He kept it casual, but as my attraction grew, I had the sense that he was every bit as interested in me as he'd been from the start. The first time he invited me to dinner was in February. I was to bring nothing, just come prepared to enjoy a home-cooked meal and a surprise for dessert. I brought a nice a bottle of Pinot Grigio anyway, after wheedling from him what the dinner was going to be (his wonderful spicy shrimp scampi). He'd cleaned his apartment and taken care with his appearance. The cats were on their best behavior. Dinner was delightful. A man who enjoyed cooking? Yes, I was definitely seeing the light. He kept me laughing all evening, even moments after we shared our first kiss. The kiss was the most sensual I'd ever experienced, and in my befuddled aftermath, I whispered that I'd never kissed a man with a beard before. Greg didn't miss a beat. With a heavy lidded half-smile, he murmured, "Neither have I".

The clincher for me, though, was the surprise dessert. Even now, I can't help but grin at the very idea. My husband does have strokes of creative genius, and this one takes the prize. He melted dark chocolate. He brought out huge, sumptuous chilled strawberries. Dipped each piece of fruit in the chocolate and arranged them, top-down, on a chilled platter. And then... he drizzled artistic chocolate "tentacles" around each strawberry base to create his own exclusive culinary specialty... the one-of-a-kind... chocoloctopus! He'd remembered my quirky love of squid and octopi. And he'd combined it with dark chocolate and strawberries. Nothing could have charmed me more thoroughly. Really, what more could a woman possibly want in a man??

My mom loves to relate the progression of our relationship from the perspective of her end of the telephone line. Over the course of two semesters in my second year of vet school, my offerings went from "I finally met that guy, but he's not my type at all" - to "I can tell he's actually really a sweet person, and I hate to hurt his feelings" - to "We're actually getting to be pretty good friends, so that's working out" - to "Mom, I really like this guy" - to "Mom, I might be falling in love with him" - to "Mom, I think I want to marry him". From such a shaky start, my tumble from wary friend in mid-December, to smitten fiancé in late-May, went ridiculously quickly. Greg secretly kept his answering machine tape, having saved every single message I'd ever left for him. That tape is hilarious. To hear my professional, vet-student persona gradually transition into casual familiarity and affection, and finally disintegrate into goofy, smoochy luv-talk... when I found out he'd played the tape for his parents, it was my turn to have pink ear tips!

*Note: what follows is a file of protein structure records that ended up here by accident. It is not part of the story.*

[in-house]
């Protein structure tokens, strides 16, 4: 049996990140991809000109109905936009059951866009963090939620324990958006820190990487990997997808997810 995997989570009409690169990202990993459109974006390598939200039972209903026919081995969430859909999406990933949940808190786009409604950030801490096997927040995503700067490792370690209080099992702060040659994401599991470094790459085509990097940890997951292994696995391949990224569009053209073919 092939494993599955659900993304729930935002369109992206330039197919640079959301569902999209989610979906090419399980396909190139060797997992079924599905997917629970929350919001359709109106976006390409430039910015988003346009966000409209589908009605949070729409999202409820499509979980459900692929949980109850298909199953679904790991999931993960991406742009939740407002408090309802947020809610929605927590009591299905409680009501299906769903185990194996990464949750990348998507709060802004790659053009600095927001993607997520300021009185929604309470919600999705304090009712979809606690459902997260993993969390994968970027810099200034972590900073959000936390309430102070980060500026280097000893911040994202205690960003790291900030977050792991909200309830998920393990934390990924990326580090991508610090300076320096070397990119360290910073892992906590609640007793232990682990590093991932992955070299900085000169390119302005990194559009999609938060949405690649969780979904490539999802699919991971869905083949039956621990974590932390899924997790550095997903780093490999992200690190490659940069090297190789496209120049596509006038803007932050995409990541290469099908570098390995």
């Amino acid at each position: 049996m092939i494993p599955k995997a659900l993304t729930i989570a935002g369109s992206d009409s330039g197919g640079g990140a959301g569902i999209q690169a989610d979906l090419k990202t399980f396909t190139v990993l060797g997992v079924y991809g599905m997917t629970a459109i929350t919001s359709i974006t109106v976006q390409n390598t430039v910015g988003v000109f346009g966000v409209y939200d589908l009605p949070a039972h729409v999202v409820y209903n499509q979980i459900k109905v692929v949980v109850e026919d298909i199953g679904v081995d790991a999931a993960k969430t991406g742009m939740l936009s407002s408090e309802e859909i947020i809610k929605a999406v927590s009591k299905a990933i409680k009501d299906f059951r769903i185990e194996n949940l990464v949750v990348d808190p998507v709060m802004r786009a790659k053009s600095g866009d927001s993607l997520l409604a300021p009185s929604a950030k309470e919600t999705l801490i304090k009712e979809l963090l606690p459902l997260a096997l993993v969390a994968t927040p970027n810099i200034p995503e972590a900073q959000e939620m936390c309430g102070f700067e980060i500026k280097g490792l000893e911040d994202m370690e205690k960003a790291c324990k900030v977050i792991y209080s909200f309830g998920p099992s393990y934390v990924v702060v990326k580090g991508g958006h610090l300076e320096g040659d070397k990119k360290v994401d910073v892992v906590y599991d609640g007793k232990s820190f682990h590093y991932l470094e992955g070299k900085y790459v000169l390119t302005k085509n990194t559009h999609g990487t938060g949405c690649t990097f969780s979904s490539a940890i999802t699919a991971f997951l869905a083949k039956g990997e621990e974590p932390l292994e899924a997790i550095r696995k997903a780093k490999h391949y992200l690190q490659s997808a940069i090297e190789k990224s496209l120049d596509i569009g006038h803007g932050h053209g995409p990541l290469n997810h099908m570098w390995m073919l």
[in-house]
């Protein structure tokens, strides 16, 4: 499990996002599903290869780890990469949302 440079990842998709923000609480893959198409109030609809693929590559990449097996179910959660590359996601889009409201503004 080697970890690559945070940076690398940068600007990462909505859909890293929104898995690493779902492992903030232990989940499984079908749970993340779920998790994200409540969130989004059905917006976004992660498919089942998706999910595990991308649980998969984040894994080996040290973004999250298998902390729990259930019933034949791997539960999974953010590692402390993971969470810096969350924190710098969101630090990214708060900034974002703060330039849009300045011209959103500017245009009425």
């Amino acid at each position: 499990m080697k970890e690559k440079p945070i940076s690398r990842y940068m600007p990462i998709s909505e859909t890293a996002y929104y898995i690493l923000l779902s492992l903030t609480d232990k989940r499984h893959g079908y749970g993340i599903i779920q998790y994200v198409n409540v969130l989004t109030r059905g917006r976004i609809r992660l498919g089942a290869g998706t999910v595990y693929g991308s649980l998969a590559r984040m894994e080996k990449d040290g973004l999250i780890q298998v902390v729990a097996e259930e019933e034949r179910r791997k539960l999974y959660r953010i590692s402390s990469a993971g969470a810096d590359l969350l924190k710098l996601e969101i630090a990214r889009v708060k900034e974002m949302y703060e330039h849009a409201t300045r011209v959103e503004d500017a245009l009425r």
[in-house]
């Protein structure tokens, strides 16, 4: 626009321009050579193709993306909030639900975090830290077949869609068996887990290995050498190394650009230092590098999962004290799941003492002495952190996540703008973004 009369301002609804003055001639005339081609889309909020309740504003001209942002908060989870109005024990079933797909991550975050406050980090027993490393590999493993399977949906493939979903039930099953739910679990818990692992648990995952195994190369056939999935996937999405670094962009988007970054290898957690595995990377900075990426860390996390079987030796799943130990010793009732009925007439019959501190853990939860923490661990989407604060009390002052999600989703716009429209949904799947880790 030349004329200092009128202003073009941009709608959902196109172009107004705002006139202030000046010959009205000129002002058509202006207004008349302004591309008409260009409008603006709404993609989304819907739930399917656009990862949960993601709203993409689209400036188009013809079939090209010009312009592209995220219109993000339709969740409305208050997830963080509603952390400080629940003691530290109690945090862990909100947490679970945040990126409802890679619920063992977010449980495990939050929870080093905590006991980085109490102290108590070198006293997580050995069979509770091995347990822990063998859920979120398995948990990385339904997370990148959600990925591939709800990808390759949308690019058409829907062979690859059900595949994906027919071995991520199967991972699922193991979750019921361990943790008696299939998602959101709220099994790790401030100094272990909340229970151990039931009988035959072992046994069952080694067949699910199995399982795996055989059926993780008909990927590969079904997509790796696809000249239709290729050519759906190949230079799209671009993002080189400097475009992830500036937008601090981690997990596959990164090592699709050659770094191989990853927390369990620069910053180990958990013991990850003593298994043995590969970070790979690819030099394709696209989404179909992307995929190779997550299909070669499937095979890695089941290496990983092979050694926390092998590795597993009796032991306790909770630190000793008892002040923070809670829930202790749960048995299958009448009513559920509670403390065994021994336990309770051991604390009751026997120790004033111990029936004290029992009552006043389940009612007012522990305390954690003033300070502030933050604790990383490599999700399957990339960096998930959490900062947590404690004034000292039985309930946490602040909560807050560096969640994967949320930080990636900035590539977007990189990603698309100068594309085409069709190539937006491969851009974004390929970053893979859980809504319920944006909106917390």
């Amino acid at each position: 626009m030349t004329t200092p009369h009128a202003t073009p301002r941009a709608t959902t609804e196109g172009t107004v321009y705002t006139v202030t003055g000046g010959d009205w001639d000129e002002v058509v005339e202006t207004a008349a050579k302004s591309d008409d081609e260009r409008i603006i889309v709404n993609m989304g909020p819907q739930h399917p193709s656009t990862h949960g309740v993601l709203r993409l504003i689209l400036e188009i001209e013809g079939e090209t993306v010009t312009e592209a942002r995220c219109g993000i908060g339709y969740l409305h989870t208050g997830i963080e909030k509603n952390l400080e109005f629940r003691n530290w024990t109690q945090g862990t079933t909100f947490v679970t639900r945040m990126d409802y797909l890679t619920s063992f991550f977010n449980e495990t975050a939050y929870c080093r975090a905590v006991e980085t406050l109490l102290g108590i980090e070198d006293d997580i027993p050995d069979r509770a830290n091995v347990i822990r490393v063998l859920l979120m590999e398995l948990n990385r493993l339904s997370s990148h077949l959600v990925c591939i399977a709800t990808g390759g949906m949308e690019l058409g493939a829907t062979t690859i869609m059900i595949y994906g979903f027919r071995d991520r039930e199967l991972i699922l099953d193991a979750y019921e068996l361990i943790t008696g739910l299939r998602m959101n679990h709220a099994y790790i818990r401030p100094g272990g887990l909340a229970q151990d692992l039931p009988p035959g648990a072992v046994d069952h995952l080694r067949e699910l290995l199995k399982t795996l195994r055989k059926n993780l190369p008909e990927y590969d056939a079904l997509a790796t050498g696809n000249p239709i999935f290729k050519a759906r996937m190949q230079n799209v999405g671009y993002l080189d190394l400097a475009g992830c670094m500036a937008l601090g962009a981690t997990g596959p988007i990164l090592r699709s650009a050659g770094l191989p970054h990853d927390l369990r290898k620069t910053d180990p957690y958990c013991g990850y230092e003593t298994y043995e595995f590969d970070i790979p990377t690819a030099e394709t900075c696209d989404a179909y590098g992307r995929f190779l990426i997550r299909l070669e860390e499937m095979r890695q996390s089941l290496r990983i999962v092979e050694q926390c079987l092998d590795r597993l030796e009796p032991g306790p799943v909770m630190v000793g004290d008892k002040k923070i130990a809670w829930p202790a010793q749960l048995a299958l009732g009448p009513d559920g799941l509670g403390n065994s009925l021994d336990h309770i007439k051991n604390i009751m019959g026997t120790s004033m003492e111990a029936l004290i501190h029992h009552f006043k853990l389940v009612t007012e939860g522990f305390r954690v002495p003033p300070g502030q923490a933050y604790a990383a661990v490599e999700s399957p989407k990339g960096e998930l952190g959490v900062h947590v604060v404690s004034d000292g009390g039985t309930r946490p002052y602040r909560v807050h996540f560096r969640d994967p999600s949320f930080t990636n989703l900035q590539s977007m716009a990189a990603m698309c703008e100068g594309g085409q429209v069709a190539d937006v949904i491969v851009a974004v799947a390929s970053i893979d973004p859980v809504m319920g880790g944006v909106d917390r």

The following December (2001), we were married at my hometown church. Vince was best man, of course, and he was absolutely as proud as a peacock. We must have heard "What did I tell you? What was that? That's right. You owe me. You both owe me!" a hundred times. Our respective parents were also delighted with us. Greg's mom loves to say that he finally followed her advice, to "Find someone as crazy about you as you are about her"... and she assured me many times that her son would follow his Daddy's example and treat me "Like a queen." (She was precisely right.)

My mom likes to boast that she and my stepdad "Prayed him in"- that is to say, they agreed in prayer many times that the Lord would bring a man into my life, a man who was loving, and kind, and intelligent, and humorous... a man who would tolerate my habit of bringing in stray animals, would share my interests, and would make a wonderful father. (My mom additionally admits that she also specified tall, dark and handsome for the Lord... and really, one can't fault the Lord if Greg chose to shave his hair off and cultivate that wretchedly long goatee, can one?!)

My Dad and stepmom also took to Greg, though they're more eccentric. Dad couldn't keep his name straight and asked after "Doug" several times even after having met my fiancé over the summer vacation! My darling handled it with his customary good humor and grace. "He's a nuclear physicist, love," he said. "His job isn't to remember names."

After our beautiful morning ceremony and lunch reception to follow in December, Greg and I took off for Tulsa, where we were to spend our wedding night, and fly out the following morning to the Oregon coast for our week-long, Christmas honeymoon. Difficult as it was, we had not anticipated our wedding vows. The atmosphere in the car was heavily charged, to say the least. Naturally, the afternoon that followed is idyllic in my memory. That evening, after we'd shared an elegant dinner in the privacy of our suite, he left me curled on the couch and began to rummage through his suitcase. "Are you ready to open my wedding gift to you?" he asked with an air of suppressed excitement.